2022 Impact factor 1.8
Soft Matter and Biological Physics

EPJ E Highlight - How to make porous materials dry faster

A glass channel with a rectangular-like cross section closed at one end and open at the entrance for evporation. The receding air-water interface is qualitatively sketched

Physicists show that the shape of the air-water interface, when linked to capillarity, influences water retention or evaporation

Water in, water out: such is the cycle of porous material. In some cases, like with soils, it is preferable to keep water in. In others, it makes better economic and ecological sense to have porous materials dry faster, e.g. in the paper industries or with plasterboard manufacturing. Modeling how porous material retains water or dries up can be resolved by narrowing the focus down to a single porous channel; now, a team of physicists has uncovered subtle underlying effects. These include the local shape of the air and water interface, which, in turn, is influenced by the actual shape of the capillaries. Emmanuel Keita, a physicist from Paris-Est University, France, who is also affiliated with Harvard University, Massachusetts, USA, and colleagues have just published these results in EPJ E.

The drying or water-retention process cannot typically be observed directly due to the opacity of the material. In this study, the authors relied on a simple glass channel which is thin enough to reveal dominant capillary effects - and not just effects linked to waters’ fluid nature - that make the water travel along the channel. Using direct microscopic images, they observed the entire air-water interface throughout the capillary, which they then combined with ultra-precise mass measurements and numerical simulations.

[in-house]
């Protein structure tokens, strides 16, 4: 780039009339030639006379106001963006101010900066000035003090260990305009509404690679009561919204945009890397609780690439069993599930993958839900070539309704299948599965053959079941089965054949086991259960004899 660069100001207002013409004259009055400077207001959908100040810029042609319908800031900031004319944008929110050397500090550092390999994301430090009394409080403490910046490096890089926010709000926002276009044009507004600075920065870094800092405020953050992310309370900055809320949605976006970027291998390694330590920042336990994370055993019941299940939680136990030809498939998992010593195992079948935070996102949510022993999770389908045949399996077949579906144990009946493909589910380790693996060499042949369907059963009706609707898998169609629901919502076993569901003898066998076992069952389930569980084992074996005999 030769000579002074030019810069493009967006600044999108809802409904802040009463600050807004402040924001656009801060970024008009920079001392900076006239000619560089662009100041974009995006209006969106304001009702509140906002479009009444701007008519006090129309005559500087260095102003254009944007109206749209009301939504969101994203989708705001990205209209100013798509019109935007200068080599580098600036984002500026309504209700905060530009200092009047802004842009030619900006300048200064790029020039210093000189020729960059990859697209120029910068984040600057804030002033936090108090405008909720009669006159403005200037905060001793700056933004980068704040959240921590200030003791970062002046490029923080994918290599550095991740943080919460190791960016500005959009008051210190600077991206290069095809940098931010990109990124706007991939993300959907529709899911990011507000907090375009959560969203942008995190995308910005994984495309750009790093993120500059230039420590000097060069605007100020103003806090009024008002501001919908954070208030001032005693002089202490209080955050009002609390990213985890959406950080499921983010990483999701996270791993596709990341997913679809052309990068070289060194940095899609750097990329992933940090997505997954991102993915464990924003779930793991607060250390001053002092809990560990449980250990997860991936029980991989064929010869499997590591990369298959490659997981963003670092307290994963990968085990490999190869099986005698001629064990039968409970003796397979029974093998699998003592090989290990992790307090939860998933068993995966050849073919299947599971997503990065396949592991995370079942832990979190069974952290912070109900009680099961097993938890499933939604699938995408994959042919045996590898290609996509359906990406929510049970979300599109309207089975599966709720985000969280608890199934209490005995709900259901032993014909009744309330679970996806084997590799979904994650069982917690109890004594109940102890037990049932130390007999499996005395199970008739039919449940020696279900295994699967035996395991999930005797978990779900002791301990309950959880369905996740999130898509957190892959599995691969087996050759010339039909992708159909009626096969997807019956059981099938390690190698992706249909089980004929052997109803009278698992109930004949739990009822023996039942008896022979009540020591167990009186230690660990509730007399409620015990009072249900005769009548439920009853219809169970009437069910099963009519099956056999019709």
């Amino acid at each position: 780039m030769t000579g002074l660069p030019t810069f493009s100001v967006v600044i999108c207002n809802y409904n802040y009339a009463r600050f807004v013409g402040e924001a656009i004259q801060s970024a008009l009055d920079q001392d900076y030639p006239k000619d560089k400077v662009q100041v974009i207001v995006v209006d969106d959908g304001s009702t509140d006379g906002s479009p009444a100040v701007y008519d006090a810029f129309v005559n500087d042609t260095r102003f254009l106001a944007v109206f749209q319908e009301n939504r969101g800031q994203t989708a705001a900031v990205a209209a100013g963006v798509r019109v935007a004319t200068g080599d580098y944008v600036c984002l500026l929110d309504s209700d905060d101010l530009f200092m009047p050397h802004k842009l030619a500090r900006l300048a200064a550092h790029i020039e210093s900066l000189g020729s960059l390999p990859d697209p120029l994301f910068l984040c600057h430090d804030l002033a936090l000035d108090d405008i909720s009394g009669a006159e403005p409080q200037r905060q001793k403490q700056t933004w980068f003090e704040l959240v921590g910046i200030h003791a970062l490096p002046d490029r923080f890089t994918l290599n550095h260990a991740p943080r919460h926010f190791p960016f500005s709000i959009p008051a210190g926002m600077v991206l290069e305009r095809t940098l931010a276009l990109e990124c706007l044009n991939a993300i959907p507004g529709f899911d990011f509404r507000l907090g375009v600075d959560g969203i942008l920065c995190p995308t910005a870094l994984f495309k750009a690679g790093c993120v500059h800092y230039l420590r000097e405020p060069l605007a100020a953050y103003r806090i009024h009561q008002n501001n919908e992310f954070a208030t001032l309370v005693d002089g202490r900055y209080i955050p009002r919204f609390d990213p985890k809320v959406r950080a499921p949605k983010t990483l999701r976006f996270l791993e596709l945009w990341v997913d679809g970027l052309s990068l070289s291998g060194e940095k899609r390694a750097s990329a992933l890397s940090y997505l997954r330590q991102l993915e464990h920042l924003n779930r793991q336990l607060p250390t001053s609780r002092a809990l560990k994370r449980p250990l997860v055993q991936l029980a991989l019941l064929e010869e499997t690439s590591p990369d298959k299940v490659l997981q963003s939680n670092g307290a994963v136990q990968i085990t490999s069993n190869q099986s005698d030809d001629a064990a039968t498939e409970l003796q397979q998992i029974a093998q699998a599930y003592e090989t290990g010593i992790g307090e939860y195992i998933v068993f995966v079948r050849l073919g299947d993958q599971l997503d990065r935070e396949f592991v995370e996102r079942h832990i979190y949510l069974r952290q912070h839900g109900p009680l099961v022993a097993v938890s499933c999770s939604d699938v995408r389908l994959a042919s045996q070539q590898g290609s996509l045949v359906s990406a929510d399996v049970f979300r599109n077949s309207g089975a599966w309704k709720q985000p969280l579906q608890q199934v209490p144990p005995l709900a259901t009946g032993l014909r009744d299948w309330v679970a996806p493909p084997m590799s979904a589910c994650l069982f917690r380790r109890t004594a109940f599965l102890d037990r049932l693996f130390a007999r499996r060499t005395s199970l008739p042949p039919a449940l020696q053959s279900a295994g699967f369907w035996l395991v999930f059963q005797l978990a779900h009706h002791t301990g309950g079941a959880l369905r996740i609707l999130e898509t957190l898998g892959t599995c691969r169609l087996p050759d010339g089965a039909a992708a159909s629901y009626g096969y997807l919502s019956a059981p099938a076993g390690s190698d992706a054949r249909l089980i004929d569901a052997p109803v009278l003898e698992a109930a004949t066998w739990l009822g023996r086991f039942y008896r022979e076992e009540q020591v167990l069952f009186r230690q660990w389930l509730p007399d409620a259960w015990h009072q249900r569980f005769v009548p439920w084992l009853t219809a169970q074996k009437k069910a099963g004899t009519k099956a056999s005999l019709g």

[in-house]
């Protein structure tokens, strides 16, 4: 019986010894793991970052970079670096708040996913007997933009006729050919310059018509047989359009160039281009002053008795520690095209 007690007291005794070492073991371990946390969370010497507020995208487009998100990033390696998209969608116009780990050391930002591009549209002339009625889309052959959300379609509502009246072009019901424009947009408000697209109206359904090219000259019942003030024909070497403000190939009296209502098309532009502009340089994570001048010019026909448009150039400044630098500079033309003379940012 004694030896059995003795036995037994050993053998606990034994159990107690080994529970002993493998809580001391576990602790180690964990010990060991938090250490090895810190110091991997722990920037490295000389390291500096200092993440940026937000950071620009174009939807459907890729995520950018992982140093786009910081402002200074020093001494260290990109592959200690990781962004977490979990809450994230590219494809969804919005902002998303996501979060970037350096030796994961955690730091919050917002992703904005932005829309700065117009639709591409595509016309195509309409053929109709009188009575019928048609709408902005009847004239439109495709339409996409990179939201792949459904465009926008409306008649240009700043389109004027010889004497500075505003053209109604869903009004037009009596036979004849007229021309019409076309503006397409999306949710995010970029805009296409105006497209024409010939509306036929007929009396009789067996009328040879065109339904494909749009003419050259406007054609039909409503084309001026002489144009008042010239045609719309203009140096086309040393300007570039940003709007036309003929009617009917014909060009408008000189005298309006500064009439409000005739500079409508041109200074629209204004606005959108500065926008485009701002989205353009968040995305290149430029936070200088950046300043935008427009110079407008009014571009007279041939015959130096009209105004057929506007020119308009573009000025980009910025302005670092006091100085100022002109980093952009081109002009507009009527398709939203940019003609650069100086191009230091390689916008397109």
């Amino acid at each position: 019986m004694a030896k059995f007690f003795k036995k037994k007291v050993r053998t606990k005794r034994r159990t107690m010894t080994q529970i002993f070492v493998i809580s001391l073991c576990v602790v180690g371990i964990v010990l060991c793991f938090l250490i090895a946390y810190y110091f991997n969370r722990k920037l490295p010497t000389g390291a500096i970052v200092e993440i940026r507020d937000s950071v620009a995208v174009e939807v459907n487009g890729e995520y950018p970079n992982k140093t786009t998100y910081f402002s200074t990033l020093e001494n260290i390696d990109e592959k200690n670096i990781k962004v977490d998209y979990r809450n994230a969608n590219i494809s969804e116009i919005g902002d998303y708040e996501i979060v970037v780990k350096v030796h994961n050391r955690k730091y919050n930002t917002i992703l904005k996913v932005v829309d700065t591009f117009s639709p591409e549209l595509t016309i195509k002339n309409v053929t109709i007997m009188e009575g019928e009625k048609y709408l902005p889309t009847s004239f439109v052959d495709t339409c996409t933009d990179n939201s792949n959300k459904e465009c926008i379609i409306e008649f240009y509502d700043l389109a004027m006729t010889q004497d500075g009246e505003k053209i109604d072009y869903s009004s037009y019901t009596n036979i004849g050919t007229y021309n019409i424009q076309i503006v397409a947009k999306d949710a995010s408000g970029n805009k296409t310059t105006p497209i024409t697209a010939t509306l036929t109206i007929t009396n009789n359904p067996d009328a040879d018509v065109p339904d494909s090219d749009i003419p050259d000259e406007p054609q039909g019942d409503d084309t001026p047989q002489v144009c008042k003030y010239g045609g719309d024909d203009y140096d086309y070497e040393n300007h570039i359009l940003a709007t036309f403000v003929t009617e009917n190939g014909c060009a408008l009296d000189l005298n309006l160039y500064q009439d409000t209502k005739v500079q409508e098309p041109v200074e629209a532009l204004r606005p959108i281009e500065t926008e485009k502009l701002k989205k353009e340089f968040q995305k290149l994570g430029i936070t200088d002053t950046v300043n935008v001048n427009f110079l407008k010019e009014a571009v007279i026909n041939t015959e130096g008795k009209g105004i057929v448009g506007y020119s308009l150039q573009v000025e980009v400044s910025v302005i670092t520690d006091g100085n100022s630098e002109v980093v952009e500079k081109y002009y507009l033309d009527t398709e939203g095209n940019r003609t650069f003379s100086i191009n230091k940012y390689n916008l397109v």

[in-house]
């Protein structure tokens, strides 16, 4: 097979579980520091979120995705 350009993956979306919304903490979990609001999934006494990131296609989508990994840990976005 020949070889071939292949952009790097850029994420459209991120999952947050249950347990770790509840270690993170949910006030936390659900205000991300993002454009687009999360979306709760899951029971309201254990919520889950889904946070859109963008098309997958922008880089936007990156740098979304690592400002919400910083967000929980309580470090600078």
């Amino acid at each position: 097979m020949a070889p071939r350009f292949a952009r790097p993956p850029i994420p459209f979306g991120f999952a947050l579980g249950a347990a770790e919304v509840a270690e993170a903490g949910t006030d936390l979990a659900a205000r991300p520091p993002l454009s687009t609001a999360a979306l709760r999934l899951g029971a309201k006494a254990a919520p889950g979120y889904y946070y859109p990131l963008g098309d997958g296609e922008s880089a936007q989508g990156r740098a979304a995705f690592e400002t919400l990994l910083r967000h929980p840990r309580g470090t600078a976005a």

The traditional assumption has been that drying is faster at the surface, since evaporation progresses from the surface down into the depth of the materials. However, this approach did not account for capillary pressure triggering water to move within pores. This study’s simulations show that the drying rate changes according to the shape of the air-water interface located near the surface. This implies that slight changes to the wetting conditions near the surface can significantly modify the drying rate. Improving drying time - or indeed water retention capabilities - could therefore be achieved by controlling the porous materials’ microstructure.

Drying kinetics driven by the shape of the air/water interface in a capillary channel. E. Keita, S. A. Koehler, P. Faure, D. A. Weitz, P. Coussot (2016), Eur. Phys. J. E 39: 23, DOI 10.1140/epje/i2016-16023-8

F. Croccolo, G. Fragneto and H. Stark
I would like to express my gratitude for correcting my proof and the fantastic job that you have done for me [...] The quality of the proof [...] was excellent. I appreciate it.

A. Esmaeeli, Southern Illinois University at Carbondale, IL, USA

ISSN (Print Edition): 2429-5299
ISSN (Electronic Edition): 2725-3090

© EDP Sciences, Società Italiana di Fisica and Springer-Verlag